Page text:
- Praise God
- Please be praying...
- What Every Church Needs to Know about Marketing: Final Thoughts: If you don't pass the people test, nothing else matters
- What Every Church Needs to Know about Marketing: Part 3: Marketing is about People
- What Every Church Needs To Know about Marketing: Part 2: Marketing is Everything
- Getting Your Current Members to Invite Friends
- Through the eyes of a visitor
- Encouraging progress
- Please be praying
- Bootstrap Faith
- Know Our Hearts?
- Seldom Read But Always Evaluated
- Creating an Experience
- The Bond Between Music and Design
- The Church Exposed
- The Value Principle
- The Nike Effect: Part II
- The Nike Effect: Part I
- Starting New This New Year
- Christmas Revelation from Charlie Brown
- The Video: Speaking Starbucksian
- And The Winners Are...
- The Video: A Treasure Hunt
- The Video: We're Not Like That Church Down The Street
- The Video: Signs of Neediness
- The Video: Death to Papyrus and Comic Sans!
- The Video: Inconsistent Artwork
- A Thanksgiving Thought
- The Video: The Culture Crime
- The Video: Reserved for Barista
- The Video: Real Men Love Java
- The Video: Marketing is more than you realize
- The Video: The purpose of the video.
- What If Starbucks Marketed Like the Church? A Parable.
- re-Branding on Momentum
Thanks again for praying for us. Michele is improving and I am getting back in the saddle. Here's another article for the moment... Taken from an article I wrote for Pastors.com, May 2006
Here's a truism: people that have had a life-changing experience with God want others to find God in a life-changing way. This is surely true. It is also true that most people that sat in church pews last year never invited one single person to their church. So what is the disconnection?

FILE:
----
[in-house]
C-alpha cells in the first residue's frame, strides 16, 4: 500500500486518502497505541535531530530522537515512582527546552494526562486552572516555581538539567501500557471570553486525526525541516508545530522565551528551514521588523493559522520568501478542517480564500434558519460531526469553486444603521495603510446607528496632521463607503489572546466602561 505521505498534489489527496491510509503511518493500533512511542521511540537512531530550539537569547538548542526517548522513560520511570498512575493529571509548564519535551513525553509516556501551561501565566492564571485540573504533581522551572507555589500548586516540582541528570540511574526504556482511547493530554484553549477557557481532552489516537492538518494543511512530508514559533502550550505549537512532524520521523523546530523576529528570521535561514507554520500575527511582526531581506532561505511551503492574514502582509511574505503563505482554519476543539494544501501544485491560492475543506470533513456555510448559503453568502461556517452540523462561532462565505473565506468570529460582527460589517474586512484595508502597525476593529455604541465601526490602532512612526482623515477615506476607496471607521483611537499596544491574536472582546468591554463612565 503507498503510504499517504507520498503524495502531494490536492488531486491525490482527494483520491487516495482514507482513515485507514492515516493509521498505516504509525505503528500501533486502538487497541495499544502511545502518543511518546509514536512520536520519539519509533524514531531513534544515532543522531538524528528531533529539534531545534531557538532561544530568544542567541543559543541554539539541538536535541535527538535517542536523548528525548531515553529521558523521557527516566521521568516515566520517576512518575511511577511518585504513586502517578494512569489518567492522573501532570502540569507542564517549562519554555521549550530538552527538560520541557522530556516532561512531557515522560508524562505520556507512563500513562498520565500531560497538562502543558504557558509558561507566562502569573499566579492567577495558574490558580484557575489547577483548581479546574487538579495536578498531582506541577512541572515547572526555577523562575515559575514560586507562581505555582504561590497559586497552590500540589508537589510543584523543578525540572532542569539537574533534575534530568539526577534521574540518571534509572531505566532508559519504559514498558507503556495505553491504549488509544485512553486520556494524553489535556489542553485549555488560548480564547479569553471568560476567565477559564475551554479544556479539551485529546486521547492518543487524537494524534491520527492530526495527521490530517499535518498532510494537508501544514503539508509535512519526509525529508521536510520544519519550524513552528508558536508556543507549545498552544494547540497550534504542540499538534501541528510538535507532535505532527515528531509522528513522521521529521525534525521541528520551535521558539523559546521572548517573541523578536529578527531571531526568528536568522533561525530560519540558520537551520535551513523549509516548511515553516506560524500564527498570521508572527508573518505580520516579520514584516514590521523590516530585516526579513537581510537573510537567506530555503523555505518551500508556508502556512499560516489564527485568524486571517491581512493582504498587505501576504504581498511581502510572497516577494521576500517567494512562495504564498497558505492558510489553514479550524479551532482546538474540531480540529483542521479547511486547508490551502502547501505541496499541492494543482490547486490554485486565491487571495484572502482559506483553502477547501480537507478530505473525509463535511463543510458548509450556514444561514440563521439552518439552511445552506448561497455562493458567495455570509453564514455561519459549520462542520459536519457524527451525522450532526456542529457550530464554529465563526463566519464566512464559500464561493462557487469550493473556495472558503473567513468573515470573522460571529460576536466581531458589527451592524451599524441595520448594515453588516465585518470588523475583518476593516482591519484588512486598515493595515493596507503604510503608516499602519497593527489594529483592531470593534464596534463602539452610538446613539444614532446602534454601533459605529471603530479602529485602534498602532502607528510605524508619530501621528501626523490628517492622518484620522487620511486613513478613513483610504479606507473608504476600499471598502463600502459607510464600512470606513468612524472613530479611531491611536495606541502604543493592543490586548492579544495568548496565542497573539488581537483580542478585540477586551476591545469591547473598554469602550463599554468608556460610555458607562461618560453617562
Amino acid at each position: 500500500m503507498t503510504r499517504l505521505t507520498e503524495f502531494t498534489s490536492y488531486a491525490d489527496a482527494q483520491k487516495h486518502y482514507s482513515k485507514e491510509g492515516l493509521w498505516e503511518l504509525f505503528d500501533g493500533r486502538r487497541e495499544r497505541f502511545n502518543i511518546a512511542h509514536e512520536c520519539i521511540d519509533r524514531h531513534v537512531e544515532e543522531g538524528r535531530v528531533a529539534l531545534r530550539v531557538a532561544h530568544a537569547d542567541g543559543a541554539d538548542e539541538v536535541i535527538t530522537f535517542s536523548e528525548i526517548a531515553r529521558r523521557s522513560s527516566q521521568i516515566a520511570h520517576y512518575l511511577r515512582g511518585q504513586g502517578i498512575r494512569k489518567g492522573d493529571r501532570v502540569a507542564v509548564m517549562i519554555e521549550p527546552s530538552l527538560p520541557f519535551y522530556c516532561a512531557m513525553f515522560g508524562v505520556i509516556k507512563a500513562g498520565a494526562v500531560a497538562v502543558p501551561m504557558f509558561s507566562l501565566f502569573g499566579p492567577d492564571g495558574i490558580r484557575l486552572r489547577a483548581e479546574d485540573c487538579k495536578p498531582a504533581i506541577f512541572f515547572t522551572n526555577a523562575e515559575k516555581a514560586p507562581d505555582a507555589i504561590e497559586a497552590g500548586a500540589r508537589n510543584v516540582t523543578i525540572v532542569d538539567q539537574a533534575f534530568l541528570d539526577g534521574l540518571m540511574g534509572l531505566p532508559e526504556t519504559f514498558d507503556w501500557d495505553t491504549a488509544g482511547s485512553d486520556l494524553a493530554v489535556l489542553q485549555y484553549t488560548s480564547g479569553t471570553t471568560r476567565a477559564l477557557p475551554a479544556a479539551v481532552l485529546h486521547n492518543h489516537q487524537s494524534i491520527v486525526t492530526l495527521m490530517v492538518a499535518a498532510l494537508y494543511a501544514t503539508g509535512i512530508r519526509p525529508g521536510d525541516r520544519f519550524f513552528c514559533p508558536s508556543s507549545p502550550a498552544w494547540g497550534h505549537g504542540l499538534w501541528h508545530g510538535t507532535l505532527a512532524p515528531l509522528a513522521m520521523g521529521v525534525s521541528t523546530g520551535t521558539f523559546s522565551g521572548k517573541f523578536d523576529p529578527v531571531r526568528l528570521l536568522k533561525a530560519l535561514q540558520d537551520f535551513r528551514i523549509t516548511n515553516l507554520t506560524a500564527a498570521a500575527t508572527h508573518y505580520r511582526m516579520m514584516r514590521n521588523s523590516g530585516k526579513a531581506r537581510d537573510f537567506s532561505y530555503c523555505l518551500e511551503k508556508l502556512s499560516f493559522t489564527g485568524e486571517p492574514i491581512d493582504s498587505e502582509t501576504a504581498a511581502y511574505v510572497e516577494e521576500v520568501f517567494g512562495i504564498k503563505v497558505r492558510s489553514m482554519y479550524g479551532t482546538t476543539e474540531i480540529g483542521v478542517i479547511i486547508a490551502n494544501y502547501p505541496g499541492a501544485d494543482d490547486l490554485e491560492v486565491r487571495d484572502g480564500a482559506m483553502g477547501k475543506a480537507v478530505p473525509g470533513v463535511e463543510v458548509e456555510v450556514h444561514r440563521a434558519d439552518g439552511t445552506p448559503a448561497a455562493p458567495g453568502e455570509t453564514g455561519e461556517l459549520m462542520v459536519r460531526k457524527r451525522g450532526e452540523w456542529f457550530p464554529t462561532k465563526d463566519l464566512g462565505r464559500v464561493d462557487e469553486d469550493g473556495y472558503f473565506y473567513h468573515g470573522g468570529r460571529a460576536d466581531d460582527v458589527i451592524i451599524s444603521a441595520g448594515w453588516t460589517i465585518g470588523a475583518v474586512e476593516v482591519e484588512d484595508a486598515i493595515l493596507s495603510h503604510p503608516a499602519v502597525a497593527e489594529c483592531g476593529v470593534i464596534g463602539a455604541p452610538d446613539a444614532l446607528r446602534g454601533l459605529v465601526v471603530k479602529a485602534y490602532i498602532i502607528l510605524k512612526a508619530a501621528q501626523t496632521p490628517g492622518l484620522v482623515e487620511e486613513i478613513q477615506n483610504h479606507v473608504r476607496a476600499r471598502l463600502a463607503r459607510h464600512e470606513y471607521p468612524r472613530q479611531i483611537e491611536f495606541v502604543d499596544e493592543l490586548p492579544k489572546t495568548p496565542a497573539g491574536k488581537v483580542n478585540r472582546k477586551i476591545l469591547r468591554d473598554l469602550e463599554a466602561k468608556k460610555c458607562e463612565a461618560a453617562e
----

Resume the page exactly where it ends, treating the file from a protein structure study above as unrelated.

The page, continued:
I think one of the biggest disconnects we have in the church is that, as leaders, we often forget what it was like to go to church for the very first time. The intimidation factor for a lone visitor in a new church is simply huge. But it is nowhere close to the stress and vulnerability that is put on a churchgoer who invites a visitor. All inviters put their reputations on the line every time they invite someone to church. You can rest assured that your church members will not invite someone if they do not expect a positive outcome. And most of the time, that's why one church isn't growing and the church around the corner is. It has led us to say that "People are not ashamed of Christ, they are ashamed of their church." Ouch!
I asked a young friend how he was enjoying his church; he admitted that he loved it but was bothered by the fact that the church wasn't growing. I asked him why it wasn't growing; he acted bewildered and said, "I have no idea."
"Yes, you do," I challenged him. "You know why it's not growing."
After a silence, I asked, "When was the last time you invited someone?"
"Well, it's been a long time," he said ashamedly.
"Why don't you invite people?"
He shuffled his feet and said, "I don't know."
"Yes, you do," I said. "The reason you don't invite people is the same reason why your church is not growing."
I could tell that bells went off on the inside. He responded, "Yeah, I know why." He had known it all along. He just had never connected the dots between the challenges of inviting people and overall church growth.
It might be simple. A congregant might be embarrassed about the church decorations, the woman who shouts from the back of the church, the inexplicably deep or dry sermons or the pastor telling jokes about his wife. The harder it is to invite people, the more challenging church growth is.
You see, I knew my friend loved God and wanted others to experience Christ's love. Unfortunately, most people are not intimidated about being Christians; they are intimidated about inviting people to their church.